Recent Reading: The Princess Seeks Her Fortune

Okay, so, I didn’t count the number of fairy tales contained in this slim little story, but my rough estimate is: about 17,208.

Or if not, something close to that! If you’re interested, there’s an appendix so you could in theory go through and count the total references, but I didn’t, so I don’t know. All through the frame story, characters frequently recount fairy tales in a paragraph or two, mostly as family history because this is that kind of world. When it’s not family history, then it’s someone just passing through, wrapped up in their own fairy story.

What would it be like to live in a world chock full of fairy tales? And know it? A bit scary, for one thing; certainly it makes for ornate family histories. Fills the world up with potential, as anybody can set out to seek their fortune and wind up either cursed to ferry people across a river for hundreds of years or (of course) marrying a princess and inheriting half a kingdom.

So Allisandra, unappreciated by her family, sets out in just that way. She’s already carrying an obvious fairy tale blessing, having been polite when it counted; and a much less obvious blessing as well, having been selfless when it counted; and she surely has every reason to want to head out and leave her rather awful family behind. Let me see, I think she gets involved in five or six more fairy tales before the end. 

Nice twist on the 12 Dancing Princesses: in this version, Allisandra rescues one dancing prince. Matteo was actually my favorite character: grim backstory, resourceful when it counts, and a sharp sense of justice. 

Clever writing, ornate world, not a lot of character development but more than we see in actual fairy tales. Fairy godmothers, indifferent parents, selfish sisters, good friends, any number of enchantments — it all makes for a delightful story. About the only complaint I have is that I’d like it to have been twice as long so Matteo could’ve had equal time with Allisandra.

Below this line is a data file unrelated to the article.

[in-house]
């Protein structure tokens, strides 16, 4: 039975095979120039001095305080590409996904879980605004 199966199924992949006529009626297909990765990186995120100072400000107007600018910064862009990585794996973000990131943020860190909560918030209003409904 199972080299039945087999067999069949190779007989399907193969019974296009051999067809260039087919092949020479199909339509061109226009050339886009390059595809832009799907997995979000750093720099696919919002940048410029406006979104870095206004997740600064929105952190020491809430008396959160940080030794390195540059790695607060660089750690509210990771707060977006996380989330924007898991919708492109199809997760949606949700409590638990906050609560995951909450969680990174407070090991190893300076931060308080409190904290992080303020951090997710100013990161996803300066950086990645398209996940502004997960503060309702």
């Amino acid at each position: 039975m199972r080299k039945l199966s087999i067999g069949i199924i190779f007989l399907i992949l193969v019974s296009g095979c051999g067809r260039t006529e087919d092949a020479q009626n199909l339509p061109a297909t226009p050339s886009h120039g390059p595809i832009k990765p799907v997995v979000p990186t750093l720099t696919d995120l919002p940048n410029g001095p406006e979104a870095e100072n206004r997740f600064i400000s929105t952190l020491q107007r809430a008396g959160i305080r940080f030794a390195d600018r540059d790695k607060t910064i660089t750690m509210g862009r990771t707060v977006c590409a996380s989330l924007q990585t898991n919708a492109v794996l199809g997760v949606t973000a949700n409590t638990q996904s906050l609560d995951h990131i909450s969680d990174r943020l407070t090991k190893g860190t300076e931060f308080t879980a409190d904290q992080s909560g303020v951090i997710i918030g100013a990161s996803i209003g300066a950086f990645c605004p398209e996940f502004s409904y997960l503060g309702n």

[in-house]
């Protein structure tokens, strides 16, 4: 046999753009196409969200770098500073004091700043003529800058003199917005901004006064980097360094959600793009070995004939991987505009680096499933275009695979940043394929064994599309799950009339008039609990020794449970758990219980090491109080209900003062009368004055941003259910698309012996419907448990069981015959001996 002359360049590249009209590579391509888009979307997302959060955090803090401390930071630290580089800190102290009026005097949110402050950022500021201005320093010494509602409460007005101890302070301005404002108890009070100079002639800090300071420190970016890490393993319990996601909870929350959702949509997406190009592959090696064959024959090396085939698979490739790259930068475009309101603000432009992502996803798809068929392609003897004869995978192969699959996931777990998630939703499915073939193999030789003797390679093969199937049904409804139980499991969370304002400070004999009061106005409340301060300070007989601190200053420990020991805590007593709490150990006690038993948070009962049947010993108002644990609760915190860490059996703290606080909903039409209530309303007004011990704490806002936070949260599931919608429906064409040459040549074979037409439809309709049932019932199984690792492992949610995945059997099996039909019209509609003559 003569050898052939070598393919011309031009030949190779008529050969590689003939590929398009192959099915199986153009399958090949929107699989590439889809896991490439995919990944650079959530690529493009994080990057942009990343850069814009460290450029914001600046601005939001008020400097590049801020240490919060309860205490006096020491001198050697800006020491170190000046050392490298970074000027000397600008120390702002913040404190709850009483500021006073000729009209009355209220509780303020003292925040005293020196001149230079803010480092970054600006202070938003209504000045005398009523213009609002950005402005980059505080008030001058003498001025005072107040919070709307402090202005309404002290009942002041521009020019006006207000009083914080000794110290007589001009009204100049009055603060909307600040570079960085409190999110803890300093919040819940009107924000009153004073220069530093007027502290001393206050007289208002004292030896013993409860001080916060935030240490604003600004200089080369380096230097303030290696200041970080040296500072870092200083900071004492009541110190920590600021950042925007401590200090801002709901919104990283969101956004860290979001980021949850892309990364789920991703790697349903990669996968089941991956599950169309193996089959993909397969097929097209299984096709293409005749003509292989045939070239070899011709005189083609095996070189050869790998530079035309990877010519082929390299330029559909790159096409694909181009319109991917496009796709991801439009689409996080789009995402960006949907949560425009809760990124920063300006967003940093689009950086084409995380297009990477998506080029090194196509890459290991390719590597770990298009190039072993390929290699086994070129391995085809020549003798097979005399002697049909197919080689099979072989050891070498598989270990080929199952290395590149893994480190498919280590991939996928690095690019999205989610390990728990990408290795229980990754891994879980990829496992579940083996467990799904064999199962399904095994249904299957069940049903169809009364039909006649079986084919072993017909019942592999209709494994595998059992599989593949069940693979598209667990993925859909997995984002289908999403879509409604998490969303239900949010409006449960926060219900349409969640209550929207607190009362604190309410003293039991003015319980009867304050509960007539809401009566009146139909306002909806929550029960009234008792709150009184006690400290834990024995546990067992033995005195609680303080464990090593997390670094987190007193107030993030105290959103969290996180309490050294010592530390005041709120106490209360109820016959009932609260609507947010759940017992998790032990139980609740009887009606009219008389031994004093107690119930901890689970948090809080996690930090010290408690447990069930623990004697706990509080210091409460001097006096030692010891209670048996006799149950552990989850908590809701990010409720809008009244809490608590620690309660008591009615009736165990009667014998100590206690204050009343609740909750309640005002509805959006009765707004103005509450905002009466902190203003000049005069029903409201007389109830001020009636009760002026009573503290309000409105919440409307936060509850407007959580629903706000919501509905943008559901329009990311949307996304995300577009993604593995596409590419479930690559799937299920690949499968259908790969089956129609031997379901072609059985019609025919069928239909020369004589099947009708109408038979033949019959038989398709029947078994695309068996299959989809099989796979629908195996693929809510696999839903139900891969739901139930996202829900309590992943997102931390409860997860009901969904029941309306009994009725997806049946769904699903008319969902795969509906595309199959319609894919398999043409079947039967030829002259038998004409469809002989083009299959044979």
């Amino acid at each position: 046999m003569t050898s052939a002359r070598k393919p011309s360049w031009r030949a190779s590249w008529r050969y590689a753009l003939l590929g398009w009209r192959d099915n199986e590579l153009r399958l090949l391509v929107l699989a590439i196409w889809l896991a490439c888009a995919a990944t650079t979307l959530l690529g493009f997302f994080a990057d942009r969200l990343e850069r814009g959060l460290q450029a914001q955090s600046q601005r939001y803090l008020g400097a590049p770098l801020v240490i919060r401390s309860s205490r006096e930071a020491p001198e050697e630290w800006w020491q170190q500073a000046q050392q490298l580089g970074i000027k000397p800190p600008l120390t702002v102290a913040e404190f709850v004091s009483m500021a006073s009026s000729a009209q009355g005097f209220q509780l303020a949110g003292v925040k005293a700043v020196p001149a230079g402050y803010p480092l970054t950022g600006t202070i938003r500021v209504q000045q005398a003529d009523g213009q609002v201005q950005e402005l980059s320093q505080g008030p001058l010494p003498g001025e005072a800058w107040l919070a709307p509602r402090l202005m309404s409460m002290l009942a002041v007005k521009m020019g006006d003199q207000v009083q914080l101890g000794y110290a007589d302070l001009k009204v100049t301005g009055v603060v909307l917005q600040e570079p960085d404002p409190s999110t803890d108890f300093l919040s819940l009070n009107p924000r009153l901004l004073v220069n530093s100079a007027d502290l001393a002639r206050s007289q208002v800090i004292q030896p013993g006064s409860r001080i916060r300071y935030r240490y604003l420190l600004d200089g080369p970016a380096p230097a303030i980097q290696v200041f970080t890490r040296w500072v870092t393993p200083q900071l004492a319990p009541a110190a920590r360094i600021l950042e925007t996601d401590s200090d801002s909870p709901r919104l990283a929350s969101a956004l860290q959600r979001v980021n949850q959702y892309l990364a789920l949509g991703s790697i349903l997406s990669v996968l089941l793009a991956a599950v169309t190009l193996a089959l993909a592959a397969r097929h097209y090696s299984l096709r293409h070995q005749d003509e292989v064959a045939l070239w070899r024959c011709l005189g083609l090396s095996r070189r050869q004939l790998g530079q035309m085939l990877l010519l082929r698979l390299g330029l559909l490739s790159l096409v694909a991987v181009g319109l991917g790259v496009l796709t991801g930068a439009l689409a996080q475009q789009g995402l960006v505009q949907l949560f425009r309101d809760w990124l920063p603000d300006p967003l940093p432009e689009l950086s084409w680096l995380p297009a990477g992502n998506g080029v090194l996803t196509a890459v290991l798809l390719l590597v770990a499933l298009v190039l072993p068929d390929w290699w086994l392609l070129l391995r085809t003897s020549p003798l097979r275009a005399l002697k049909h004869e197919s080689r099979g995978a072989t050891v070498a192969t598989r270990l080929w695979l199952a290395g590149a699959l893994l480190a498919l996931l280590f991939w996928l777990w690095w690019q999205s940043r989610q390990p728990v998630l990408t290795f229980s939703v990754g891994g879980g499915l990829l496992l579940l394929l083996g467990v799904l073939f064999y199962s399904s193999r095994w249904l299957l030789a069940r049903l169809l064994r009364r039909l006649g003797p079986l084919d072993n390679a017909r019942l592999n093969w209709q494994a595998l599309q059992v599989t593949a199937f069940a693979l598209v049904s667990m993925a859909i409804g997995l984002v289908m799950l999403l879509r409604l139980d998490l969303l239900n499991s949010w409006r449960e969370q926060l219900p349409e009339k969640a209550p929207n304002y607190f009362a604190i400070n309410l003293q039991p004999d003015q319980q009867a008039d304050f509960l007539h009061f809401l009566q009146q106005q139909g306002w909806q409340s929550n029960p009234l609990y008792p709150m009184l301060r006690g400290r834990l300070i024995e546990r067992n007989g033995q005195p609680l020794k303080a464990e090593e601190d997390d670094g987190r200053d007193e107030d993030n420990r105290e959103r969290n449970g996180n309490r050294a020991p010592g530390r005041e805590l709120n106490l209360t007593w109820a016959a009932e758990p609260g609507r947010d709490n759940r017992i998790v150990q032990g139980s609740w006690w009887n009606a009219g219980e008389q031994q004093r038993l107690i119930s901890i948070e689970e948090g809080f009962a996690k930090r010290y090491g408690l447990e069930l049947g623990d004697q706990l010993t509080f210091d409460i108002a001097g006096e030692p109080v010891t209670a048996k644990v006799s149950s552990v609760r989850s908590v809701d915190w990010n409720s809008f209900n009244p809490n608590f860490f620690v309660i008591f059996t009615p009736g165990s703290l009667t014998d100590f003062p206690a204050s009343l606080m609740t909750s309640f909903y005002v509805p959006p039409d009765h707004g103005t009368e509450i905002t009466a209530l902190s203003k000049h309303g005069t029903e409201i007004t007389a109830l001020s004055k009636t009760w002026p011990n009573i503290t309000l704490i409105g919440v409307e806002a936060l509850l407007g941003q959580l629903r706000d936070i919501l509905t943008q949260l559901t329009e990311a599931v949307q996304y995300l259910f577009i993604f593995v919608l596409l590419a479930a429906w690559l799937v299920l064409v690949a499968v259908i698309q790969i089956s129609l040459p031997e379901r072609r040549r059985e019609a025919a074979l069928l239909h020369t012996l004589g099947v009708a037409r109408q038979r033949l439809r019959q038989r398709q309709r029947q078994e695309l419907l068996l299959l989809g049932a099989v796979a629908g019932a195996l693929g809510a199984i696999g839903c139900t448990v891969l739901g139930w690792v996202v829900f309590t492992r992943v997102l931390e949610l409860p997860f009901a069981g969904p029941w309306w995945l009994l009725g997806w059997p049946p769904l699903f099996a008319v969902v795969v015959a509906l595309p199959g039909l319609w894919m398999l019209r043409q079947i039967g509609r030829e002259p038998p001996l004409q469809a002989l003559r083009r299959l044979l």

If you’re into fairy tales at all, especially if you’d like to try your hand at catching a million references to obscure fairy tales, definitely check this one out.

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8 thoughts on “Recent Reading: The Princess Seeks Her Fortune”

  1. It’s an entertaining story. And boy do the bad guys–wicked sisters in this case–finish last! I also recommend A Devil’s Bargain. In retrospect, I need to do a reread to see if MC manages to get all 7 deadly sins into this. Certainly Sloth, Pride, and Envy take center stage. Especially Sloth. So many lazy magicians looking for a convenient shortcut.

  2. I also really enjoyed it, and recommended to the Teen. It’s the only ‘fairy tales are real’ setting where the tales are part of the world in a living way.

    I liked it and Diabolical Bargain both rather better than your shorter works which I have read.

    But I have a soft spot of Isabel and the Siren as I’ve been there more or less (depression).

  3. Jenny Schwartzberg

    I read this book after reading this blog post, then went and read her other books and anthologies. Loved them all!!! Why hadn’t I heard of her before?! Hoping for more books by her soon! Thank you so much, Rachel, for introducing me to a new auto-buy author!

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